Mayflower Autonomous Research Ship to cross Atlantic without a crew

By  - August 14, 2015

If you should encounter a crewless ship out on the Atlantic Ocean in a few years, don’t worry about it being the ghostly Flying Dutchman … it may be the Mayflower, however. No, not the square-rigger that brought Pilgrims to America, but the Mayflower Autonomous Research Ship (MARS). Plans call for the wind- and solar-powered trimaran to sail itself from Plymouth, England to Plymouth, Massachusetts in 2020 – the 400th anniversary of the original ship’s journey – carrying out a variety of research projects along the way.

It will be 32.5 meters long and 16.8 meters across (106.6 x 55.1 ft), with a glass/aramid/foam composite hull and a carbon composite deck. Using either or both of its two sails, MARS will be able to move at a speed of up to 20 knots (37 km/h or 23 mph). On less breezy days when the sails are automatically stowed belowdeck, its solar-powered electric motor will still take it up to 12.5 knots (23 km/h or 14 mph). The solar cells should be able to generate enough current that if traveling at 5 knots (9 km/h or 6 mph) under motor power, the ship’s range will be unlimited. Some of those cells will be on a folding wing, that will only open under calm sea conditions.

Navigation will be via a combination of GPS, and onboard collision-avoidance systems.

According to MSubs’ Brett Phaneuf, the crossing could conceivably be completed in 7 to 10 days, although it may end up lasting several months depending on what tasks MARS is put to along the way. Areas of research that it will be conducting include meteorology, oceanography and climatology.

Full article here MARS

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Comment by Sam Spade on August 16, 2015 at 2:25pm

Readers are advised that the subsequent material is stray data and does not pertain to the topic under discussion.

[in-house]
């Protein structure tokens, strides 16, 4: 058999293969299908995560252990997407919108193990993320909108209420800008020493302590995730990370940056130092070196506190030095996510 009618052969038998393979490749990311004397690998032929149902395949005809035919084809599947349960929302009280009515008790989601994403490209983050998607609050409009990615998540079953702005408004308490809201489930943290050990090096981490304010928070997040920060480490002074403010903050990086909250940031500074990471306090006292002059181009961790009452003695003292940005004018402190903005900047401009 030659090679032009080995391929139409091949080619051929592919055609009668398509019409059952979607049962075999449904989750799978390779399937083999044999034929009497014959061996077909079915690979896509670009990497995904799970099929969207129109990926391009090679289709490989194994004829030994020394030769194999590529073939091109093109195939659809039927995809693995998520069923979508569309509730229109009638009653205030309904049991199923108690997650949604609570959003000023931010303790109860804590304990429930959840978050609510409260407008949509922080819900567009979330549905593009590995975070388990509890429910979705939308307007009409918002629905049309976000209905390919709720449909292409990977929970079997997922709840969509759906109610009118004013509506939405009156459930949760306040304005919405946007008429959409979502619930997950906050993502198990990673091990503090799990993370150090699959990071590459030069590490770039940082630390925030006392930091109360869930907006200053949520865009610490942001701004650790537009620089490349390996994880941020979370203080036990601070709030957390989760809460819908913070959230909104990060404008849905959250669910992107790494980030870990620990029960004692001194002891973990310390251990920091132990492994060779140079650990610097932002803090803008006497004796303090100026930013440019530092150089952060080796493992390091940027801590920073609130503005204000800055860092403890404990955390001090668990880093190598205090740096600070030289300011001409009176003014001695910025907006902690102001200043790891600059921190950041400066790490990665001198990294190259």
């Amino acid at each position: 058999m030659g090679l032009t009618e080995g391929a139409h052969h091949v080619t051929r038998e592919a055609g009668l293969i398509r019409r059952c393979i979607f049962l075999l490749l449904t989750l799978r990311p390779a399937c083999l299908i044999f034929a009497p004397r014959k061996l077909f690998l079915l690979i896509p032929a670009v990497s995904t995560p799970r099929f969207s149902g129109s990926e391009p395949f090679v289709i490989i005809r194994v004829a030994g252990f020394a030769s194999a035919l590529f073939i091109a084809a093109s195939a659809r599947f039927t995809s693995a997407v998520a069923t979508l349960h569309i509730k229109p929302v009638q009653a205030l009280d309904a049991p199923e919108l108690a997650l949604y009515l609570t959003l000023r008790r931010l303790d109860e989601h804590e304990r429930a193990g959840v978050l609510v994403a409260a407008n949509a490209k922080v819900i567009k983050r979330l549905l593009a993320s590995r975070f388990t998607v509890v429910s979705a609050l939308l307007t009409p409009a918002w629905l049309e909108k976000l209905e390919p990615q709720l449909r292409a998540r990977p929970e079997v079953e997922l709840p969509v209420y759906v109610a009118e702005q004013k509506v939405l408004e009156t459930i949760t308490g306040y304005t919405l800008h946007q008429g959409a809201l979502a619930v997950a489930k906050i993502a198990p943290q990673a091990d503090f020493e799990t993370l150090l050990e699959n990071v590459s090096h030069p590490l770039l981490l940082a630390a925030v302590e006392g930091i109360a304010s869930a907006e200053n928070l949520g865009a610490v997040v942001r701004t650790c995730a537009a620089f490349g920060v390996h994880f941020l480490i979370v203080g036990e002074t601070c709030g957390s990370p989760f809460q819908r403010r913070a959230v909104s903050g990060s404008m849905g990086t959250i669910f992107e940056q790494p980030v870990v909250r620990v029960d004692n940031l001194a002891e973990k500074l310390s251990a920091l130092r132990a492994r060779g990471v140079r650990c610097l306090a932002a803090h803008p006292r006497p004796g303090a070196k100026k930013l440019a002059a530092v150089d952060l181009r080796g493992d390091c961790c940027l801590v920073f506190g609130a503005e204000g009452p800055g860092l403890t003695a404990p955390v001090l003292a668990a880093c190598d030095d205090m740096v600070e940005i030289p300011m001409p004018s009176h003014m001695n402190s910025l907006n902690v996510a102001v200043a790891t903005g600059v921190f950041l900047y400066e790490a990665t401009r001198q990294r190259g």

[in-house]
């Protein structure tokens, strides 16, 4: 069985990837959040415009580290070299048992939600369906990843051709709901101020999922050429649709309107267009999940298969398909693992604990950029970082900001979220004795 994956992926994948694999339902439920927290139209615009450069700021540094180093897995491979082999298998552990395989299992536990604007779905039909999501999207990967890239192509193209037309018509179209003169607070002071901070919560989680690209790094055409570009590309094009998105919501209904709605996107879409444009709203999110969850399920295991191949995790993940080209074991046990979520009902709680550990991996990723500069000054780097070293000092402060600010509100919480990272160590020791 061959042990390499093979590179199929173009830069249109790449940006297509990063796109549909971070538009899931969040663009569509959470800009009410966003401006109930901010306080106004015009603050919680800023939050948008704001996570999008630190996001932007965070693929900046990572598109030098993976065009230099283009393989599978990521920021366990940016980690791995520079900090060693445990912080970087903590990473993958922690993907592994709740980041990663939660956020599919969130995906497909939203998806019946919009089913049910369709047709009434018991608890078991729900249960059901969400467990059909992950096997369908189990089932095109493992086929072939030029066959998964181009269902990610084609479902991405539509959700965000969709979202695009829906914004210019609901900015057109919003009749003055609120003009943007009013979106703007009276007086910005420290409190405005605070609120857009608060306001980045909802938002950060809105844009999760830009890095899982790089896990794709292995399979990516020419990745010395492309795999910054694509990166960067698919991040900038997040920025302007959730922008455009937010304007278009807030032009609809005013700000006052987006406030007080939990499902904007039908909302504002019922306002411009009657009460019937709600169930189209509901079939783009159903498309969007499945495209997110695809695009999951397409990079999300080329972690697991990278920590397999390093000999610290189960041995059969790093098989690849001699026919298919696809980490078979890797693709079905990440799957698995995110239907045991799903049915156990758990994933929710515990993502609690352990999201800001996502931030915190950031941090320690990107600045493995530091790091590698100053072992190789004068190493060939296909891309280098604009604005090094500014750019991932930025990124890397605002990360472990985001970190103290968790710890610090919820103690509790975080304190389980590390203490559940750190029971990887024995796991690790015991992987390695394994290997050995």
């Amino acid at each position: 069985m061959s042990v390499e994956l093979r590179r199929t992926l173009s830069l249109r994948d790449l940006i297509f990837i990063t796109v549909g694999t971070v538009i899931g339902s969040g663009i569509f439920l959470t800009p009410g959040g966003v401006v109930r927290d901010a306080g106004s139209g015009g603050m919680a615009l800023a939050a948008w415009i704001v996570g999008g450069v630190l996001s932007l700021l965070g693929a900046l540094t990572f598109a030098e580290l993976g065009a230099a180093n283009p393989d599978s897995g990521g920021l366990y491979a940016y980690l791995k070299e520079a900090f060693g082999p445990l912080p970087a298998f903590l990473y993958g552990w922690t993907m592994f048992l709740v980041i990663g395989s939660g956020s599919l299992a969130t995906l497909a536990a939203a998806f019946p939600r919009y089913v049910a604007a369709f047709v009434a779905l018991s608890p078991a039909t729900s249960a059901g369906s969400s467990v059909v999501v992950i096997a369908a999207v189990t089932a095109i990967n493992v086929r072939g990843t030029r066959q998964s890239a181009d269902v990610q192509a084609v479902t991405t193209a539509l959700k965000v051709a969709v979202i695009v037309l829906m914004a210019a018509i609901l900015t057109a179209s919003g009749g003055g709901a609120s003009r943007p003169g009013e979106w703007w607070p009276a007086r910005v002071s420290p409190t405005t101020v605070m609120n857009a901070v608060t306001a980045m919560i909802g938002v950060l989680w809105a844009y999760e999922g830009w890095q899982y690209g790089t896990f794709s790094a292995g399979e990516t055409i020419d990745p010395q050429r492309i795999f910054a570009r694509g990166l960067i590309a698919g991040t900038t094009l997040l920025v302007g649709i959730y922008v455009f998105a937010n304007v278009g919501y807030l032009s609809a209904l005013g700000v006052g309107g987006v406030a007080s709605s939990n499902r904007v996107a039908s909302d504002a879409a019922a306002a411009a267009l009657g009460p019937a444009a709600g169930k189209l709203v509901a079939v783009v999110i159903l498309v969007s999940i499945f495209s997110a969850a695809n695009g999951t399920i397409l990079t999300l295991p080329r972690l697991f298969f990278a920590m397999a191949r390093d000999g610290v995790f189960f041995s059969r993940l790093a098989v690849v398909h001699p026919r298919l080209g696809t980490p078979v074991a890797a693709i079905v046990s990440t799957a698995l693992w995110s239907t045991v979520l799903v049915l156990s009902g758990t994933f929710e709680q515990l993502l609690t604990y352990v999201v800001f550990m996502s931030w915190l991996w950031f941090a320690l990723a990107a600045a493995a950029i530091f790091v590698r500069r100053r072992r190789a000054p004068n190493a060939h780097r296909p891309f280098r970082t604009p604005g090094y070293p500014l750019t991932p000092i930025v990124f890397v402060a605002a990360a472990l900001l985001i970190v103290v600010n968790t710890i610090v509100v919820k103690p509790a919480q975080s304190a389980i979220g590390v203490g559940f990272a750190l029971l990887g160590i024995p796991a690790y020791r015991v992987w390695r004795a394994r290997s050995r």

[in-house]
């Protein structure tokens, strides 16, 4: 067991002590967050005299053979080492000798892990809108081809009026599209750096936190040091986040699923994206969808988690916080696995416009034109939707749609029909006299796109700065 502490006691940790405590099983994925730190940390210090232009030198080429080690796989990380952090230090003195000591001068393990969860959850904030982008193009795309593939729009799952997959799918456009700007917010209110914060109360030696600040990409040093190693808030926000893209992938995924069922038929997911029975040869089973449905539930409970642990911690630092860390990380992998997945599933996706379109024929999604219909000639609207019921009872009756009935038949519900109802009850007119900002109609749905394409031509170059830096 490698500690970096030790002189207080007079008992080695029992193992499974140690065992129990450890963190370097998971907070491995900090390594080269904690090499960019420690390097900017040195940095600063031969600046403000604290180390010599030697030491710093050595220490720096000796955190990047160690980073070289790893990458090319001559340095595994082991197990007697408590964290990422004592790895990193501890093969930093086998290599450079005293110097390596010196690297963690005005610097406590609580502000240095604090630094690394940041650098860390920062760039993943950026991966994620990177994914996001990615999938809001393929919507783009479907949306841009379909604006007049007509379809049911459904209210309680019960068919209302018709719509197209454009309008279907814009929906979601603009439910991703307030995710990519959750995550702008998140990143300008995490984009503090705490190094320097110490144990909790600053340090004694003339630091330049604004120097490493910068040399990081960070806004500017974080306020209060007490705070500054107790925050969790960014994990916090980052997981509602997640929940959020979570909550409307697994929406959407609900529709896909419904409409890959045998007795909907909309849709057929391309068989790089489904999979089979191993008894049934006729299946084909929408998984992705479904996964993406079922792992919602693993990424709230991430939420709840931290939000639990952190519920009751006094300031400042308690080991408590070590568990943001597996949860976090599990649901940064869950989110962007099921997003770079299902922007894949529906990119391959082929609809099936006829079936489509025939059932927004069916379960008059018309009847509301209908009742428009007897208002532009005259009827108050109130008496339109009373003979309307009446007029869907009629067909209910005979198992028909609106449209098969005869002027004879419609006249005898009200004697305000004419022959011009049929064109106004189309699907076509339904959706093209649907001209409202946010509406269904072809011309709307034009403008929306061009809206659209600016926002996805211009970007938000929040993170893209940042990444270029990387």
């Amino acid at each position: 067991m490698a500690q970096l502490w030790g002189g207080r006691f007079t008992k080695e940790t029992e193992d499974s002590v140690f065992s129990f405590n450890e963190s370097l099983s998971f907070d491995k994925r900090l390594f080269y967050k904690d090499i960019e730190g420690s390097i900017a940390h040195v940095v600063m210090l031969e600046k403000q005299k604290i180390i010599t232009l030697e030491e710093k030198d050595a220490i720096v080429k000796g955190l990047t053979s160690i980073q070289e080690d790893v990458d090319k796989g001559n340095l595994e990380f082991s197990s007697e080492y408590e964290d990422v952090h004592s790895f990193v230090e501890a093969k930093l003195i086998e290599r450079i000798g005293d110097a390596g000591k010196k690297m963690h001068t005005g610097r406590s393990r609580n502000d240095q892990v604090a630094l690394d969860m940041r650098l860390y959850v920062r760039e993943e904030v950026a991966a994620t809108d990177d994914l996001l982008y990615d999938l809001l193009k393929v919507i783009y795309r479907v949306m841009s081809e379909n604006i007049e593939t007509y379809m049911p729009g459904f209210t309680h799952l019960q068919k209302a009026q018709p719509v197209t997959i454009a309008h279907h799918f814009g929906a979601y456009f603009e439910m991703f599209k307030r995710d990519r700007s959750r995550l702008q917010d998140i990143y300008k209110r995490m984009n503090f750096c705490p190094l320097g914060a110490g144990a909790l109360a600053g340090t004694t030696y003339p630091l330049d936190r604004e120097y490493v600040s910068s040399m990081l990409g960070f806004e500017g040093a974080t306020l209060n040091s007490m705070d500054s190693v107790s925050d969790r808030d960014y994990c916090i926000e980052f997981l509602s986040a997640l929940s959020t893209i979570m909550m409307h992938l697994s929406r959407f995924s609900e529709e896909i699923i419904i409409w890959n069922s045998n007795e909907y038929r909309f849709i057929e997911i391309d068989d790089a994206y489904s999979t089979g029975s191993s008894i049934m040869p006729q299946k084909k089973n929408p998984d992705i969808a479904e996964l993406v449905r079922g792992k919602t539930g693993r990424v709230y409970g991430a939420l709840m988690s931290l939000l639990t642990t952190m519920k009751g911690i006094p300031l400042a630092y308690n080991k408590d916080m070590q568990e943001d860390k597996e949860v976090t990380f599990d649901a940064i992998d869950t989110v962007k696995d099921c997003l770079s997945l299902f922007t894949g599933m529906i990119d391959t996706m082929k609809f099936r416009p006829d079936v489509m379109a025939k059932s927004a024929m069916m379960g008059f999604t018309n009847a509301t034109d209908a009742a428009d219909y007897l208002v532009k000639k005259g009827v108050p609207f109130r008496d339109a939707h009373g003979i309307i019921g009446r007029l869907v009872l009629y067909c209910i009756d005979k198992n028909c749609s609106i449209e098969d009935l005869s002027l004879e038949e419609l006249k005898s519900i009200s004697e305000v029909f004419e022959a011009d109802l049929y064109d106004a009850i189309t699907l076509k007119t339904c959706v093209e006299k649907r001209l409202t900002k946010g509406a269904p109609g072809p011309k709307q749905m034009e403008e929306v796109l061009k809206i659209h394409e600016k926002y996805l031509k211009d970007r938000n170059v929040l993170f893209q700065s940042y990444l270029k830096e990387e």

Quadrocoter:  Actually, I sailed in a steel hull, much better than any radar reflector ever hoisted. But radar's are not deterministic systems. If they were, we would have done away with bridge watches long ago. A 100' vessel travelling at 20 knots with a simple computer attempting to interpret radar reflections is death stalking the seas.

Comment by Andrew Rabbitt on August 16, 2015 at 7:54pm

Sorry Sam, it was just a facetious interpretation of their claim to have "onboard collision-avoidance systems"

Comment by Sam Spade on August 16, 2015 at 8:49pm

I understand, Andrew.  Sorry if I took your point too seriously.

The problem with radar on small vessels at sea is that the antenna must be small, near the water, and be limited in the amount of power it can broadcast.  Granted that a vessel of 100' may be on the edge of the 'small' class, but the constraints are still there.  They mean that any radar return moves about due to the motion of the vessel.  In addition, because the antenna is close to the water, waves can mask a distant small target as it disappears into a swell trough.  Finally, those waves can also provide random returns, giving an echo if the tops are steep enough and pointing in the right direction, but otherwise giving no return.  The net is that interpreting radar returns is not an easy task.

The only reliable anti-collision system that I am aware of works by requiring the target to carry a transponder.  All ships over some size (I don't remember what it is) should, by international agreement, be using one.  However, for small vessels, such as 40' fiberglass sailboats, they are impractical for both technical and financial reasons.  If the people who are pushing this 'ghost ship' plan on such transponder returns to avoid collisions with other vessels, we will have a killer lose on the seas after they launch the thing.


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